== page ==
Bottom line on this aspect---If you are not prepared to accept the professional help of your designer, whether it be a trust issue, over-analytical tendencies, being a control freak, or all of the above, you will probably not enjoy the designer experience. You can't micro-manage a micro-manager. If you meet the above description, hire a designer strictly as a consultant, or go without.
#3 Big Picture
A major advantage to hiring a designer is that they can visualize the finished result, or see the “big picture”. The “big picture” for me is defined as the mental image of the complete design, which is based on my assessment of my client’s style and their project parameters. For instance, when I recommend a sofa fabric to a client, it is not because I think it’s pretty (although that will factor in). It is because that fabric is compatible with the “big picture”. It will look right, and comply with all the job parameters. I don’t expect all my clients to be able to visualize as easily as I do. But I do appreciate when they can embrace the concept of the "big picture", and trust my ability to make it a reality. I have found that when each piece of the design puzzle is debated, it results in a distorted and mediocre design. This problem is usually consistent with clients with major analytical tendencies (see #2).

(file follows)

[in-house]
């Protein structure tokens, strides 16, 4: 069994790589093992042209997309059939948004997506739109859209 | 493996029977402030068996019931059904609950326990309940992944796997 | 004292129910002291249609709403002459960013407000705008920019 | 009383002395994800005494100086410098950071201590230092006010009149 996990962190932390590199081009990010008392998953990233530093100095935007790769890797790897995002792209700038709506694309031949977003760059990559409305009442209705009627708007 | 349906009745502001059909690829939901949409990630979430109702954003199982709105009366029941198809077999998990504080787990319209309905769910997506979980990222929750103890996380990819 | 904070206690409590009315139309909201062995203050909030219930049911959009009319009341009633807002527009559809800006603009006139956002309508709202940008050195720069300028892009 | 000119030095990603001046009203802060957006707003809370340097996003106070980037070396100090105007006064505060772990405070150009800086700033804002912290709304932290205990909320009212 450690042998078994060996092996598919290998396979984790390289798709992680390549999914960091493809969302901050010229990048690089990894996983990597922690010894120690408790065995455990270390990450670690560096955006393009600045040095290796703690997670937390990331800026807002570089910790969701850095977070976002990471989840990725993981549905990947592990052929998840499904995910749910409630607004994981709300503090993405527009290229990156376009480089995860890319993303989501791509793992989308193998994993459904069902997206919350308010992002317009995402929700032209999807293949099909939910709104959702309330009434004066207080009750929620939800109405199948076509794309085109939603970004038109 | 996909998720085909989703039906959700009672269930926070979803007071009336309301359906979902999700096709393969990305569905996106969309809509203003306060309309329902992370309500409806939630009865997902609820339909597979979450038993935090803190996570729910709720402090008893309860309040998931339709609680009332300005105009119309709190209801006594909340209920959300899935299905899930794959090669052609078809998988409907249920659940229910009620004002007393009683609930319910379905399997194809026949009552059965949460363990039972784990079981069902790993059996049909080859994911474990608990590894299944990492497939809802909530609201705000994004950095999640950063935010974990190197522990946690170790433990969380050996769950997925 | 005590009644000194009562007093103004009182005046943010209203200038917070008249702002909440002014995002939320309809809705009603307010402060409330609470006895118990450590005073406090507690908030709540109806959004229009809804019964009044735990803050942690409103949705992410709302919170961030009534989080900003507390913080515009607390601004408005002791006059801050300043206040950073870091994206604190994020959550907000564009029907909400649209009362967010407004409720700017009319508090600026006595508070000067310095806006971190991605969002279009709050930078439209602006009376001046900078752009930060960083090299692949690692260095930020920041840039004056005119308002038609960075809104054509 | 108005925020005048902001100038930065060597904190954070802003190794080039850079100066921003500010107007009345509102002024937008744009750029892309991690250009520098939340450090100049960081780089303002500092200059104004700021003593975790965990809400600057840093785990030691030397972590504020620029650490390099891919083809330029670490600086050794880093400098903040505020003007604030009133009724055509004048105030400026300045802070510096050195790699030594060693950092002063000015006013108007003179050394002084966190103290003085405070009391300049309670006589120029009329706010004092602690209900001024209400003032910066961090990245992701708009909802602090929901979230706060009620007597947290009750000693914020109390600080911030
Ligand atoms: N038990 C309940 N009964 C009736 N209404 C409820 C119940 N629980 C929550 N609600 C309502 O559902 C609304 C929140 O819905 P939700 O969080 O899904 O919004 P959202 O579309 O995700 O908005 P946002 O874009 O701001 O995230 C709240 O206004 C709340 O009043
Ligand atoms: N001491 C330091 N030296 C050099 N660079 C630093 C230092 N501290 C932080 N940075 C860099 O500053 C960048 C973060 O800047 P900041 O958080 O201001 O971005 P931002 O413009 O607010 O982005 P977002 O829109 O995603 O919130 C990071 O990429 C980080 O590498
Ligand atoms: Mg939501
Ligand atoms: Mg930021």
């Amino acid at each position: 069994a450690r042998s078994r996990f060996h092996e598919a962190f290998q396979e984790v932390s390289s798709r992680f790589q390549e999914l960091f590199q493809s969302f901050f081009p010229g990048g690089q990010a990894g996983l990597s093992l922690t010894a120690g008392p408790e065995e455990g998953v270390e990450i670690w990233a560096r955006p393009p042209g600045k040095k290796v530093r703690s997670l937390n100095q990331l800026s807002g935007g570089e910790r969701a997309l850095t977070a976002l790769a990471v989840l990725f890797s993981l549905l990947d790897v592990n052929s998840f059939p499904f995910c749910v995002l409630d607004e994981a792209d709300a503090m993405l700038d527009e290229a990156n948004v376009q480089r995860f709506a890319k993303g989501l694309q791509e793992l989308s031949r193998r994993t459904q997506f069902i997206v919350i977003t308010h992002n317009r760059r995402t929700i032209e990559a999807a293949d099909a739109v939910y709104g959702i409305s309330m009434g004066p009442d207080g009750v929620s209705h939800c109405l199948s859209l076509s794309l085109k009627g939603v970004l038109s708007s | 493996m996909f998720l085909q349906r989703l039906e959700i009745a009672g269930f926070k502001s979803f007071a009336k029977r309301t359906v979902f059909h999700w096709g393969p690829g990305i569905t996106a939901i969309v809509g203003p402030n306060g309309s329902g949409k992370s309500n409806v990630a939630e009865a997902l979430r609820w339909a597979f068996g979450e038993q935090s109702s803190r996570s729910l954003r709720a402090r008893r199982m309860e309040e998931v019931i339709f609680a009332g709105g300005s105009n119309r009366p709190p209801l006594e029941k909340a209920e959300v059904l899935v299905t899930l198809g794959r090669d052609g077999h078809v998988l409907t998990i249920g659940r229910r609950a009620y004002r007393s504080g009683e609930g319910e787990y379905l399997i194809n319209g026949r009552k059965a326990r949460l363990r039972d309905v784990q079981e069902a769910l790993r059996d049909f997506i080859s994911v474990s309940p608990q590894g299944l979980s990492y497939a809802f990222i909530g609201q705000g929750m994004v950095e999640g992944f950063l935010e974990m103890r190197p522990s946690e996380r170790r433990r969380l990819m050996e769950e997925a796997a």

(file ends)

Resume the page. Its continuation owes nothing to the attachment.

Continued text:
Part of a designer’s job is to help people communicate their personal style and needs. But sometimes it can be a bit of a guessing game. If a customer is withdrawn and insecure about expressing their opinions, it can result in a design they are unhappy with. Be as clear as you can on the first consultation about parameters and personal taste. If you are not sure exactly what your “taste” is, look through magazines and online to find pictures of rooms that you love, and rooms that you dislike. Save these and show them to your designer on consultation day. This will help set a firm foundation, and allow the designer to propose solutions that you are happy with, the first time. Like a therapist, the first job of the designer is to listen, so make sure you have something to say. Otherwise, you may be disappointed with the results.